the human thumb, vector of insanity


Today I took delivery of a portable hard drive in the mail. You know, for the gigs upon gigs of dinosaur-on-robot porn I collect.

But ‘tis the not the profane coupling of the ancient and the future that I wish to speak of today. This post is about the thumb. No, not about how the thumb is one of the things that separates us from the blah blah blah.

I’m talking about how the thumb has made us crazy.

That’s right. That’s the theory I’m pimping. Our thumbs have made us insane.

The hard drive was shipped in a box the likes of which I’d never seen. A byzantine system of flaps, flanges and slots must be negotiated to open and close the box—which didn’t prove problematic as I tore into the packaging like a toddler on Christmas morning (that’s my way). It was while I struggled to repackage the sucker for the schlepping-home-from-work part of the experience that I discovered the key to our insanity.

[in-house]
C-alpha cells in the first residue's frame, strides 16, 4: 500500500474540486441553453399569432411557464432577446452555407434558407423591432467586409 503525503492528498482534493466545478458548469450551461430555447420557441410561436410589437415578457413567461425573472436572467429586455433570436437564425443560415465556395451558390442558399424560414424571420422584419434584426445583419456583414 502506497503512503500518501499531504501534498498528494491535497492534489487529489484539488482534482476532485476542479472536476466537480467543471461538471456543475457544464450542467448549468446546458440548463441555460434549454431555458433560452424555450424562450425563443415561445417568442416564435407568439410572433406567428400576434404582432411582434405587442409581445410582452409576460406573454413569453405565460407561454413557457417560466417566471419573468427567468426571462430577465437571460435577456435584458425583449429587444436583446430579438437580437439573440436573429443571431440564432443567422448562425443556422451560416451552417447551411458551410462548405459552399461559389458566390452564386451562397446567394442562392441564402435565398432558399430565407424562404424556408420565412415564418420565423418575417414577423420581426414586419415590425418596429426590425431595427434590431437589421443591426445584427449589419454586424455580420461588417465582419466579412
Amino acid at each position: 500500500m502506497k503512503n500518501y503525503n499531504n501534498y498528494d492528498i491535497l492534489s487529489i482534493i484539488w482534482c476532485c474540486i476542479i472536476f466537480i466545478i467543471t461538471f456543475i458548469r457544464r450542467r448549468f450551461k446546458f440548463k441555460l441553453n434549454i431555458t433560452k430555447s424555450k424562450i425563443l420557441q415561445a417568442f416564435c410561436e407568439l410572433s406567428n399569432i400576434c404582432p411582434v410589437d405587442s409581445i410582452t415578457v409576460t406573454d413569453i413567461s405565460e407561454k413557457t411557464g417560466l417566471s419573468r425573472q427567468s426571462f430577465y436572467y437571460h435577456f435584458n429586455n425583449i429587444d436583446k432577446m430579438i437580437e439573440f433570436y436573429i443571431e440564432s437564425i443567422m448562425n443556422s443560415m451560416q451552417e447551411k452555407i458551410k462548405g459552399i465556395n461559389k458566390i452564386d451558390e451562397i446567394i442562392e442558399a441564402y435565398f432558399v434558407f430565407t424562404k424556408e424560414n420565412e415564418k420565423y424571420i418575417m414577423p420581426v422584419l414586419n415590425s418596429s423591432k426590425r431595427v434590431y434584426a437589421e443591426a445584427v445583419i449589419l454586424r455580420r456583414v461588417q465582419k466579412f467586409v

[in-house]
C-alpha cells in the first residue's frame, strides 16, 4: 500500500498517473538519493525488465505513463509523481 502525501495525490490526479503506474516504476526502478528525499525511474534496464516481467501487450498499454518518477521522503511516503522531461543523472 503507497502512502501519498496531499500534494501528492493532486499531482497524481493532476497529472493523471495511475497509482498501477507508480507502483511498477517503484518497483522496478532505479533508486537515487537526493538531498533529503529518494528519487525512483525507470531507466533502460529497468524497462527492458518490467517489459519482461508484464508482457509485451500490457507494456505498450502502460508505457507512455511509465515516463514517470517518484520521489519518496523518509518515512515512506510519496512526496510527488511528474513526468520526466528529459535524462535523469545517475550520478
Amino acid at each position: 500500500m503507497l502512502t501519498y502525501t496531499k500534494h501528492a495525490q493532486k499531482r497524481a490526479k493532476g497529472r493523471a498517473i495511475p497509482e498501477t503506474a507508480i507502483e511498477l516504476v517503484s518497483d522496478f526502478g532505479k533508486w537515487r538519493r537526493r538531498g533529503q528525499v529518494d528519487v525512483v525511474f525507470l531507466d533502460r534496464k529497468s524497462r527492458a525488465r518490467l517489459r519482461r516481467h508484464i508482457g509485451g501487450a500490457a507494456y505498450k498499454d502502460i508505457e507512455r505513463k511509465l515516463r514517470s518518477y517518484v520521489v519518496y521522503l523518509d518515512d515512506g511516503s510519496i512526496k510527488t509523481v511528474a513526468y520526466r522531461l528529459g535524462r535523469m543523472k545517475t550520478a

Maneuvering those flaps into the correct, overlapping positions, then angling the flanges into their slots—tandem flanges, I might add—took an embarrassing amount of time. My hands actually tired whilst contorting to the demands of this diabolical flap-flange-slot system concocted in the black recesses of some deranged packaging engineer’s mind.

First it occurred to me that we put to much pressure on our thumbs, inventing more and more elaborate packages, video game controllers and gang signs by which to test its powers. But then I realized: it’s not the thumbs we’re testing. We’re beyond that. The near-limitless potential of our thumbs has made humanity drunk with power.

When that happens, as we all know, the all-powerful start looking for ways to torment each other. And so we have plunged down this rabbit-hole of madness, impelled by the beautiful motility of our thumbs to inflict ever more elaborate mental and physical torments on each other.

I pine for the simple pleasures of thumb war. Of the one-button Atari joystick. But those days, alas, are gone.


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